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IN THE

SUPREME COURT OF INDIANA

IN THE MATTER OF                                                         ) 
                                                                              ) Case No. 69S00-9411-DI-1071    
ANONYMOUS
                                                                    


                                                                              )


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DISCIPLINARY ACTION

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Per Curiam
    In this disciplinary action, two partners in law practice have been charged with placing, in the telephone "Yellow Pages," an advertisement that violated Rule 7.1(b) and 7.1(d)(4) of the Rules of Professional Conduct for Attorneys at Law . A hearing officer, appointed by this Court to hear this matter pursuant to Ind.Admission and Discipline Rule 23, Section (11)(b), has submitted his report, therein accepting the parties' stipulated facts, finding that the respondents violated the Rules of Professional Conduct, and recommending that they be publicly reprimanded. The respondents have petitioned this Court for review of the hearing officer's recommendation, urging that a private reprimand is a more appropriate sanction. We find that the respondents violated Ind.Professional Conduct Rule 7.1(b) and 7.1(d)(4) and that a private reprimand is appropriate under the circumstances of this case, but for the education of the public and the bar herein set forth the facts and circumstances of this case while preserving the anonymity of the respondents.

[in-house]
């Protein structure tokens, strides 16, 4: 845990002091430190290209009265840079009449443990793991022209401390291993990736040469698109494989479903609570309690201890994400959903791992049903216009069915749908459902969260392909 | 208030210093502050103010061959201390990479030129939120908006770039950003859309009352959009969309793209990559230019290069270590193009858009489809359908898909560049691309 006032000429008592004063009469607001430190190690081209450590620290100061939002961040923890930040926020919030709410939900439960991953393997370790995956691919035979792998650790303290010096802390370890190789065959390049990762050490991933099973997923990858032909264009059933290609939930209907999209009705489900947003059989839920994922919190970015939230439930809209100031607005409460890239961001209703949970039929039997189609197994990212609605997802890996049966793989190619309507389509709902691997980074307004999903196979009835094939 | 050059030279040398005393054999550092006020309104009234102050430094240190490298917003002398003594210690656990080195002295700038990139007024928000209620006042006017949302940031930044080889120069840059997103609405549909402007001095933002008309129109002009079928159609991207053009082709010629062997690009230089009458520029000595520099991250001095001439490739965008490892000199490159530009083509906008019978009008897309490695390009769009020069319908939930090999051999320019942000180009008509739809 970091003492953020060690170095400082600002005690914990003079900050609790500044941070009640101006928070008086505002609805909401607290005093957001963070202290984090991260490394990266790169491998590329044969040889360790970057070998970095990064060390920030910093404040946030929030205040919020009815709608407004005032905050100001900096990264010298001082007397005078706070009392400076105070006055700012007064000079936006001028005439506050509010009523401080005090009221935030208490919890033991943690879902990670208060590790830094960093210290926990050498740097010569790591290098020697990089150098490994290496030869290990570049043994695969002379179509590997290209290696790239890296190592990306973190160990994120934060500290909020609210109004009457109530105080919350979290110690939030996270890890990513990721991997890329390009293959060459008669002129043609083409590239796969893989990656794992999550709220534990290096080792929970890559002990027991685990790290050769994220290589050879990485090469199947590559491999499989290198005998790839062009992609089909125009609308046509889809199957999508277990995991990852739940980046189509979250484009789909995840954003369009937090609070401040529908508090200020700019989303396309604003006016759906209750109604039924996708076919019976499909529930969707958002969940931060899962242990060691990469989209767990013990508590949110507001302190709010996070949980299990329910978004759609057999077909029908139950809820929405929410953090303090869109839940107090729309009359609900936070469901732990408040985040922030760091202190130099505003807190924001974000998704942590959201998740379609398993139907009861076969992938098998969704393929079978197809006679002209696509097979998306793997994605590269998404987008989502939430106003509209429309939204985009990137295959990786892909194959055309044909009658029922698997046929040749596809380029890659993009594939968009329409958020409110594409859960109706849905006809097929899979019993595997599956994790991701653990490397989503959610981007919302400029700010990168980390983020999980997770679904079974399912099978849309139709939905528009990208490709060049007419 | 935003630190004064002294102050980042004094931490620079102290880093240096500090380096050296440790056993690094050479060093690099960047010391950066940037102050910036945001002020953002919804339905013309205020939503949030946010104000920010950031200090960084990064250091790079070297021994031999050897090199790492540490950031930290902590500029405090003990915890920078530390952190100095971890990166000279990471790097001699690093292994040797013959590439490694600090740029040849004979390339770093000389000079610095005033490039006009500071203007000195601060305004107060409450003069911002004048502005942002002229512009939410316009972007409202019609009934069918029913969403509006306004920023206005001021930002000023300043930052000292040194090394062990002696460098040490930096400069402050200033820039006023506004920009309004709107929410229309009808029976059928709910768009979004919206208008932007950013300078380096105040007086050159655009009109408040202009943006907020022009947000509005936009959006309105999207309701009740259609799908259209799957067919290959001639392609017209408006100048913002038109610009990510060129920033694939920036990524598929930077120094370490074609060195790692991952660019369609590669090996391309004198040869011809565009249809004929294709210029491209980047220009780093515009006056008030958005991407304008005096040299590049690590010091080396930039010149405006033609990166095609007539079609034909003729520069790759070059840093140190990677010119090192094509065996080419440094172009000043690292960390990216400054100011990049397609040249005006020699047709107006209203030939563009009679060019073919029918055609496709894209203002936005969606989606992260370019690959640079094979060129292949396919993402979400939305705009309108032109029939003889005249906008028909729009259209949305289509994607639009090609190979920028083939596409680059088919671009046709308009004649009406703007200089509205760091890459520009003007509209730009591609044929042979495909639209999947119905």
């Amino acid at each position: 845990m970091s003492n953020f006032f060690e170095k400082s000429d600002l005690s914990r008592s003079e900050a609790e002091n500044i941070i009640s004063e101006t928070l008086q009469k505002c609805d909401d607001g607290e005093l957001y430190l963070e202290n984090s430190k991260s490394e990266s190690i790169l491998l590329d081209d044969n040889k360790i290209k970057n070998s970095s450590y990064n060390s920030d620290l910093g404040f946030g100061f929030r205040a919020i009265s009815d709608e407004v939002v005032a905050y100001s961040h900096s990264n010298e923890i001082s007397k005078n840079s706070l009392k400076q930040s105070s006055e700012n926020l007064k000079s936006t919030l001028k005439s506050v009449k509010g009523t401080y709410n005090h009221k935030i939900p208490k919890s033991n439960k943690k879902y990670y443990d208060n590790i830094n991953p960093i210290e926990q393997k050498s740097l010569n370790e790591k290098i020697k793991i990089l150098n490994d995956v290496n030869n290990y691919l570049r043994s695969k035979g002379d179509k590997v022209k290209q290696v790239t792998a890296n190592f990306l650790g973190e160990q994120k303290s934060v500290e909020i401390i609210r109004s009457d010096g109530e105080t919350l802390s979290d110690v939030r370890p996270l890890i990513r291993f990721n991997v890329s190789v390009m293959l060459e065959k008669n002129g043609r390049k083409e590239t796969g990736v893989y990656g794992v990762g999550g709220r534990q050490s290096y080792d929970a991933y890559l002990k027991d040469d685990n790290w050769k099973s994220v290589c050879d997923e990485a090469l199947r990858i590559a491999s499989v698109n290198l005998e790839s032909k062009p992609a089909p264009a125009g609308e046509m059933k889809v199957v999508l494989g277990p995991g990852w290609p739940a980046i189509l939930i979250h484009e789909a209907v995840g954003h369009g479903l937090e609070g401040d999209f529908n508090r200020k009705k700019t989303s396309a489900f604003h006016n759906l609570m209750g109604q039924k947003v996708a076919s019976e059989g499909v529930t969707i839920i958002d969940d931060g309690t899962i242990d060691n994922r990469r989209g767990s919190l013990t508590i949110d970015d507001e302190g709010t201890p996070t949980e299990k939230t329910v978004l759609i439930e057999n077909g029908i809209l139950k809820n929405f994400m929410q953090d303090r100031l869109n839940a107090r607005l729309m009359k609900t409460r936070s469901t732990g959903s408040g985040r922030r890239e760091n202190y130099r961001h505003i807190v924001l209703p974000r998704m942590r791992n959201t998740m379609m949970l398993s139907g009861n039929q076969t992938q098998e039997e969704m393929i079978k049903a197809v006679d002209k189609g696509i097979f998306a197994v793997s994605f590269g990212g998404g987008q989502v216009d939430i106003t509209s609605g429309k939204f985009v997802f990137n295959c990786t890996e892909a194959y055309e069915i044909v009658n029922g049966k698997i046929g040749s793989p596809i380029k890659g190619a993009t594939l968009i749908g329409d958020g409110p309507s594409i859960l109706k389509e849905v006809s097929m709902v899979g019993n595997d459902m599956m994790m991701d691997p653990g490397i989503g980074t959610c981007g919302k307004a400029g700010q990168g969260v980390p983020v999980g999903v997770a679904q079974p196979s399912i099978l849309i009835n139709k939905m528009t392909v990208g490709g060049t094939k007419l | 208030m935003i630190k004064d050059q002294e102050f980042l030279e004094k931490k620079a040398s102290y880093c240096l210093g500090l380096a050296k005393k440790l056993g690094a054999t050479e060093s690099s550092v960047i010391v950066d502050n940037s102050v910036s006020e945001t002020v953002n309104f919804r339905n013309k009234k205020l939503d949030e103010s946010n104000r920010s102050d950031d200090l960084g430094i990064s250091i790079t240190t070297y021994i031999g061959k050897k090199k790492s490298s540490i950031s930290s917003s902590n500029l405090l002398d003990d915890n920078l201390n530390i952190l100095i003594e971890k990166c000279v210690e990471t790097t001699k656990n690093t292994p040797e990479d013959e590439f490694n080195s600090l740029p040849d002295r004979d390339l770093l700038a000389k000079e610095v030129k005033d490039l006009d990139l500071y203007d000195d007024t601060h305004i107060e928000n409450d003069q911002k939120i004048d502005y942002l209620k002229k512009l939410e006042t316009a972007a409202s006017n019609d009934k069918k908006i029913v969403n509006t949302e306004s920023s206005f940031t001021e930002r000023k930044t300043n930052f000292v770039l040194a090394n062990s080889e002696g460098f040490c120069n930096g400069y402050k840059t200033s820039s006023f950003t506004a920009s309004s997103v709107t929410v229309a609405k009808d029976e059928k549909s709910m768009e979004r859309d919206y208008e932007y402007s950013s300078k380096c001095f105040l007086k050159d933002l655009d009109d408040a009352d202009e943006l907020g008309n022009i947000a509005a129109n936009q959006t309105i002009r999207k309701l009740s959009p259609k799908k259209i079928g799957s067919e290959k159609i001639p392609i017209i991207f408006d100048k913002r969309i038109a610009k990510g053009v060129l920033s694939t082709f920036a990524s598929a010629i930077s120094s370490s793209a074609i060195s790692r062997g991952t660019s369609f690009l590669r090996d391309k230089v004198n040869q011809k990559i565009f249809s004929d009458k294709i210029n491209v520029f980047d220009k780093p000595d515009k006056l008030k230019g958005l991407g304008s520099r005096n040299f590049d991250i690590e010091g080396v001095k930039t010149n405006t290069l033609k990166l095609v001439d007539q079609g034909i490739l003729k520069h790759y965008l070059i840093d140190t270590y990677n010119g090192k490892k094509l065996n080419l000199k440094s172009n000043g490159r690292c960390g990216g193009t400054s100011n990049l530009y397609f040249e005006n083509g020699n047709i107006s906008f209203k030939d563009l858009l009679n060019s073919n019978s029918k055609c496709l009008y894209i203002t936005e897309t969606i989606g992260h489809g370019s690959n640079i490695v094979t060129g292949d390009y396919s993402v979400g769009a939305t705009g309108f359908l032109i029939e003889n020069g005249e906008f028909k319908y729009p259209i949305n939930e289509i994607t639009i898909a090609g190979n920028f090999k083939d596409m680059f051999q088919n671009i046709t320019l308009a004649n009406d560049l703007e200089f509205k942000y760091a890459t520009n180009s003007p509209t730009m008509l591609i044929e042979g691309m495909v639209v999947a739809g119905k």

We now find that the respondents placed the following advertisement in the Yellow Pages of 26 regional telephone directories for 1993-94: